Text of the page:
Warnings From Both Sides of the Atlantic: Military Intervention In Ukraine Could Lead to World War III

Warnings against the British-Obama drive for World War III continue to emanate from the relevant qualified corners on both sides of the Atlantic, including from within the British national security establishment itself. In fact, the starkest warning is reported by Britain’s Daily Mirror according to which the head of MI6, known only as “C,” is understood to have told Prime Minister David Cameron that Russian President Vladimir Putin will not “stand idly by” if the West sends troops to support the Ukrainian government. One senior source told the Mirror that “The basic message is that it’s not worth starting World War Three over Ukraine.”

The author of the article, Sean Rayment, was the defense and security correspondent for The Sunday Telegraph for years before he moved over to the Mirror in April of 2013, so is likely to have access to the sources who would wish to publicize such a story. On the US side of the Atlantic, retired Army Col. Douglas Macgregor, a combat veteran of the 1991 Gulf War and a qualified observer of military matters, warns in an article on Counterpunch.org that a US military intervention into Ukraine would be about the worst thing the US could do. Macgregor’s piece is in response to an April 15 op-ed in the Washington Post by former Ambassador and Bush Deputy National Security Advisor, James Jeffrey, now a fellow at the Washington Institute, who argued that American ground forces should be committed to Ukraine to “quell the crisis.”

By making such a suggestion, Macgregor writes, Jeffrey is proposing a measure that is “both dangerous and unnecessary,” and would be “courting disaster” with anything less than a heavily armed and armored force of 150,000 troops. The US, however, can no longer muster such a force, in large part because the Army and the Marines have been squandered in Iraq and Afghanistan by the “brilliant” political and military leadership of the past 12 years. On a slightly different track is Graham Allison, the director of Harvard’s Belfer Center for Science and International Affairs, and the author of warnings against falling into the “Thucydides trap” with regard to China. In an opinion piece posted by CNN on April 18, Allison warns that despite the April 17 Geneva statement, the US and Russia could still be drawn into war over Ukraine. The steps called for in the Geneva agreement “are good and essential first steps,” he writes, “but unless they can now be implemented as a basis on which the parties can move to further, bolder steps to reverse underlying trends, Ukraine could still slide into civil war.”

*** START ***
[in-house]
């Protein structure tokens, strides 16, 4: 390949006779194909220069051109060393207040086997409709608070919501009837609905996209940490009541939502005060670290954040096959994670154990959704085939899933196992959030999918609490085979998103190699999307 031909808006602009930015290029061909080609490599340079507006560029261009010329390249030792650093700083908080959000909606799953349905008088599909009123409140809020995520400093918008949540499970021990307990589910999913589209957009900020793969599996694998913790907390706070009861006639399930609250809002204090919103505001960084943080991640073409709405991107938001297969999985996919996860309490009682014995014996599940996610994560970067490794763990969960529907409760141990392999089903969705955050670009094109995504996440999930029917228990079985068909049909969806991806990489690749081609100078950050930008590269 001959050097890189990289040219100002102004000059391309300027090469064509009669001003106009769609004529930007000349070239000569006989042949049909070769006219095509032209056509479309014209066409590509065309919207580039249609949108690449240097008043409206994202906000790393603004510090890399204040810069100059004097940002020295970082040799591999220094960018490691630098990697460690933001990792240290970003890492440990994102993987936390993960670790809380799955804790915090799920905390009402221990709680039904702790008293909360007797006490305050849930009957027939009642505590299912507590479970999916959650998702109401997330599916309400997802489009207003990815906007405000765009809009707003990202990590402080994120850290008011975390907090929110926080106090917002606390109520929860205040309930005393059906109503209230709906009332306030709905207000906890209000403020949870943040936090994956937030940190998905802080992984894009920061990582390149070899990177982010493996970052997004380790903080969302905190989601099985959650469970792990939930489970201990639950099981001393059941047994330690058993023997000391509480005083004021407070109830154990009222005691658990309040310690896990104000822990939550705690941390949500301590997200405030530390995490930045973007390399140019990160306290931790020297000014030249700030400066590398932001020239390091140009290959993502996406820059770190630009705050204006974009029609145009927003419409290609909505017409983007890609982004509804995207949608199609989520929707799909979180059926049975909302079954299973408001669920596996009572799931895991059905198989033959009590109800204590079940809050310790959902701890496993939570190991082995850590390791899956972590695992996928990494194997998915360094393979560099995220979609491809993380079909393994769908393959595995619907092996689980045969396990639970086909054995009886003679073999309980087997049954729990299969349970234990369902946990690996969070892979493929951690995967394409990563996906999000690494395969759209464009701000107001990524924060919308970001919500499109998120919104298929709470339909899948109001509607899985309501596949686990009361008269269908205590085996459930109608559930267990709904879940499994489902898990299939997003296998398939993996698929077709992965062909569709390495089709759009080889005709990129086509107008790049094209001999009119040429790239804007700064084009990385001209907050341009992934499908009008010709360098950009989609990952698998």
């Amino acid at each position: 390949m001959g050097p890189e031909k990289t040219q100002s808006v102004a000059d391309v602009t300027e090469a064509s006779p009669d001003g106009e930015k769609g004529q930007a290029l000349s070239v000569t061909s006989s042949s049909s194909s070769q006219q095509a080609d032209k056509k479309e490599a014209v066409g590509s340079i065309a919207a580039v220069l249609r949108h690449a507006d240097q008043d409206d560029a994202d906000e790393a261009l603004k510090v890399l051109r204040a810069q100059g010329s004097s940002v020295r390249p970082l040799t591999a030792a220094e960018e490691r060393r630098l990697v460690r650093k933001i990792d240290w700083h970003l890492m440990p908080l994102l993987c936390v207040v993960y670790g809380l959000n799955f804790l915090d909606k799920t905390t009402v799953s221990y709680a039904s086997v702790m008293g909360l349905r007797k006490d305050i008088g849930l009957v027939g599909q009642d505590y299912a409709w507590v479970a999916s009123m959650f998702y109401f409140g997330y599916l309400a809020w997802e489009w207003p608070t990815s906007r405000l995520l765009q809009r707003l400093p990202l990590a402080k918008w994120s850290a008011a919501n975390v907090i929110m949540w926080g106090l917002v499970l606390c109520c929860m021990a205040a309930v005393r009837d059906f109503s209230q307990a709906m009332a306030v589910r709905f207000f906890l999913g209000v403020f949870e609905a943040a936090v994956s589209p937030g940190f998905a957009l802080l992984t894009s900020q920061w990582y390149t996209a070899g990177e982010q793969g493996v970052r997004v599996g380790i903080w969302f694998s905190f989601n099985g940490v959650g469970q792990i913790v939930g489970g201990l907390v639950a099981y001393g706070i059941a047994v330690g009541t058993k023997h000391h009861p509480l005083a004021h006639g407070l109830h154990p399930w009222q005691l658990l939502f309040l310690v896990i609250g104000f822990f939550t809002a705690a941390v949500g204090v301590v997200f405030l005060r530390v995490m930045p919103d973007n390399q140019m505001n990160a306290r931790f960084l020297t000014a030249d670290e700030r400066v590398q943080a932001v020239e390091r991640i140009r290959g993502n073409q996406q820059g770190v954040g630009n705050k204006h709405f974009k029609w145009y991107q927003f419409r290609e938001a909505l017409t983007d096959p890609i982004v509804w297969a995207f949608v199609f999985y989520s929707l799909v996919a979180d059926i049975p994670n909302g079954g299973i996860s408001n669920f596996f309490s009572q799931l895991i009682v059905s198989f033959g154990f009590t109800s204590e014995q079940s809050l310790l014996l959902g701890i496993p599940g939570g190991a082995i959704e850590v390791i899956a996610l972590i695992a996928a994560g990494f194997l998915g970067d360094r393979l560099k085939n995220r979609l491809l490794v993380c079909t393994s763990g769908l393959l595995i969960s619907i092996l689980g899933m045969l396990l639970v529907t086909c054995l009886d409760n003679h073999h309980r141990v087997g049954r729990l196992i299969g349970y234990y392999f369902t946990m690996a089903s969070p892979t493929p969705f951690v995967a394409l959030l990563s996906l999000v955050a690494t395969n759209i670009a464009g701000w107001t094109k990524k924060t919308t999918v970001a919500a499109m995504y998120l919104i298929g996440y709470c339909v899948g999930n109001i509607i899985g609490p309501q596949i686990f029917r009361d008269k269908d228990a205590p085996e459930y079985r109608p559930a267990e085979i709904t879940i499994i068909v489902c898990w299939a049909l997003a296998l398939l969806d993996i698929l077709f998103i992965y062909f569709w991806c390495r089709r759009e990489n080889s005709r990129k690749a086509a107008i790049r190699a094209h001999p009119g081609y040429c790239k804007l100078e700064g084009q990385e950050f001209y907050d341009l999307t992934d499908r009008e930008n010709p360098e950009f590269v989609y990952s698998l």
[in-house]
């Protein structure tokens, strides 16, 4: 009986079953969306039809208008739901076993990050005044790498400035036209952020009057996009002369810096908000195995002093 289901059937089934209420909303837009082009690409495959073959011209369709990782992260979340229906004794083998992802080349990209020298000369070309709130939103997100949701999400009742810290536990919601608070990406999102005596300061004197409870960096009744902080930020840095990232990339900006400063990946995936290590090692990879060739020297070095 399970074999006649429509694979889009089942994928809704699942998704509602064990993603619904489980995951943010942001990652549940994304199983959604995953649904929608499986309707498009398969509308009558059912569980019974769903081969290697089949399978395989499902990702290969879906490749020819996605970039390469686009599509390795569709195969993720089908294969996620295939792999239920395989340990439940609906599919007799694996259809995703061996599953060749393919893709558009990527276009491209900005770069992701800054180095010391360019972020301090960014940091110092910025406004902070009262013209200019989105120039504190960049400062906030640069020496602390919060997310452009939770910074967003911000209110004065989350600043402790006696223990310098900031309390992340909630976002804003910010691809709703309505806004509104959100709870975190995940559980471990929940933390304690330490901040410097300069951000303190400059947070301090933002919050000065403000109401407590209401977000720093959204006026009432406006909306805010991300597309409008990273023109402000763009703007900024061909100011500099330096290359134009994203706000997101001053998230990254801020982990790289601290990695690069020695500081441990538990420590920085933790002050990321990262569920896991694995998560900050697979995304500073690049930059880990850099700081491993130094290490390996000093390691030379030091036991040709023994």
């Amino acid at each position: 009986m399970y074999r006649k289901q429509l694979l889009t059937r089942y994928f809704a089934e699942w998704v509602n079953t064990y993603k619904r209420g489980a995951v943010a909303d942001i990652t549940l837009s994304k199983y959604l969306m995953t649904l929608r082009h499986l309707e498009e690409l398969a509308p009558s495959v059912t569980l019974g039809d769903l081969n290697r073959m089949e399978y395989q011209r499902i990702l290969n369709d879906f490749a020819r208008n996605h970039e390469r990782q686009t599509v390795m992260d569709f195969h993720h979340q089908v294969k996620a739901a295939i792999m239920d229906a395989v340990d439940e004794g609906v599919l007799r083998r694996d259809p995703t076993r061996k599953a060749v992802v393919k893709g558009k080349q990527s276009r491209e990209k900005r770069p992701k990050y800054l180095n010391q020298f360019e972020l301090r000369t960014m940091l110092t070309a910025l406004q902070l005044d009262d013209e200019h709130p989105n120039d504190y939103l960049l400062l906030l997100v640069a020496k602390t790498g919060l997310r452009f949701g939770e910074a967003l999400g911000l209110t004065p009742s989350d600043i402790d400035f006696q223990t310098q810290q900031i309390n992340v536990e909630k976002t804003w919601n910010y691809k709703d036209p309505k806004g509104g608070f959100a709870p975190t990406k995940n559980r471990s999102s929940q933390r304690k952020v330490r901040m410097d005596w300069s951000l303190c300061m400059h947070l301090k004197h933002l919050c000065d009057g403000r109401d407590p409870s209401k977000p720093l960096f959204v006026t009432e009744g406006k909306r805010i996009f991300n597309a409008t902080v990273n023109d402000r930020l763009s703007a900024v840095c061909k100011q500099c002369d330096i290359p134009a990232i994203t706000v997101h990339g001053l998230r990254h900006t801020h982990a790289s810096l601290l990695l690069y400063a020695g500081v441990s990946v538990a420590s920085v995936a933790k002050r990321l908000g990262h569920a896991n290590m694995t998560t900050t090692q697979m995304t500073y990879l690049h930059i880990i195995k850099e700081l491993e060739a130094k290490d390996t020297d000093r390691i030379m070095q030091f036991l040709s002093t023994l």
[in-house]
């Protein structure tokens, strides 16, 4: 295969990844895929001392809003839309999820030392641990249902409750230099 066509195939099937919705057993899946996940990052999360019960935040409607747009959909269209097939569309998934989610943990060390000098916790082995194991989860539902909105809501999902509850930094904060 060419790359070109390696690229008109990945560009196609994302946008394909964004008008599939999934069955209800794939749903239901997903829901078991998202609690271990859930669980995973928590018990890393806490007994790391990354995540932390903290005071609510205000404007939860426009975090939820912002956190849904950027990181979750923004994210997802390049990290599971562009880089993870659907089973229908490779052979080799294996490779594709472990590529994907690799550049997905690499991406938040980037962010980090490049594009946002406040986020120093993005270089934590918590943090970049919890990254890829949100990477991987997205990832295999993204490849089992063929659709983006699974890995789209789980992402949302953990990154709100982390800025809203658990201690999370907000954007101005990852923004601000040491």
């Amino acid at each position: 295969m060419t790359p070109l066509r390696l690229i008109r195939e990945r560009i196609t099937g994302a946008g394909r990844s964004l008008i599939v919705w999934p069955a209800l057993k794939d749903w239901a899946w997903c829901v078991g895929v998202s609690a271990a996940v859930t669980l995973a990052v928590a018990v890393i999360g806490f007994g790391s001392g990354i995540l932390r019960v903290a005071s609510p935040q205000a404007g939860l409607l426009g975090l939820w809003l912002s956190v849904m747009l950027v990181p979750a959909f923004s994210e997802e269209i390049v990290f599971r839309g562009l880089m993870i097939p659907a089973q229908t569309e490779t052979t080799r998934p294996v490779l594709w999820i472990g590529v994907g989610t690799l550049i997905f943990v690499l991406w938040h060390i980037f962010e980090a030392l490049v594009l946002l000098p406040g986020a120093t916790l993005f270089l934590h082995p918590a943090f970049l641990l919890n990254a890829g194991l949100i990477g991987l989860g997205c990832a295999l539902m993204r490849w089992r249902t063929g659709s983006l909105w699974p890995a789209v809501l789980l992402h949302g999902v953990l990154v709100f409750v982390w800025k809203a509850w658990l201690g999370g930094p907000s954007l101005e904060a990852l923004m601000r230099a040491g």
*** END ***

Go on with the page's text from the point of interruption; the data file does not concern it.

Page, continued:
Allison paints a scenario where pro-Russian demonstrators continue to seize and hold government buildings against a Ukrainian regime unable to stop them. The regime responds by violent crackdowns, which cause a Russian intervention and the whole situation spins into a civil war that draws in other European countries, including Poland and the Baltics. “Widespread violence or civil war would certainly be a calamity for Ukrainians,” Allison writes. “But would its consequences for American national interests require an American military response? Fortunately for Americans, the answer is no.” Therefore, “Preventing Ukraine’s collapse into civil war must therefore be a high priority for the leaders of both the United States and Russia.” The Geneva Agreement, Allison writes, represents “the first real step” on that road but “Leaders in both Washington and Moscow will have to follow up with further, bolder steps to prevent Ukraine’s spiraling into a civil war that could draw them into a direct confrontation. These additional steps will require all parties to accept arrangements that would be unacceptable except for the fact that all feasible alternatives are even worse.”

This entry was posted in Stopping WW III, Ukraine and tagged , , , , , , , , , , , , . Bookmark the permalink.

Leave a Reply

Fill in your details below or click an icon to log in:

WordPress.com Logo

You are commenting using your WordPress.com account. Log Out /  Change )

Google photo

You are commenting using your Google account. Log Out /  Change )

Twitter picture

You are commenting using your Twitter account. Log Out /  Change )

Facebook photo

You are commenting using your Facebook account. Log Out /  Change )

Connecting to %s

This site uses Akismet to reduce spam. Learn how your comment data is processed.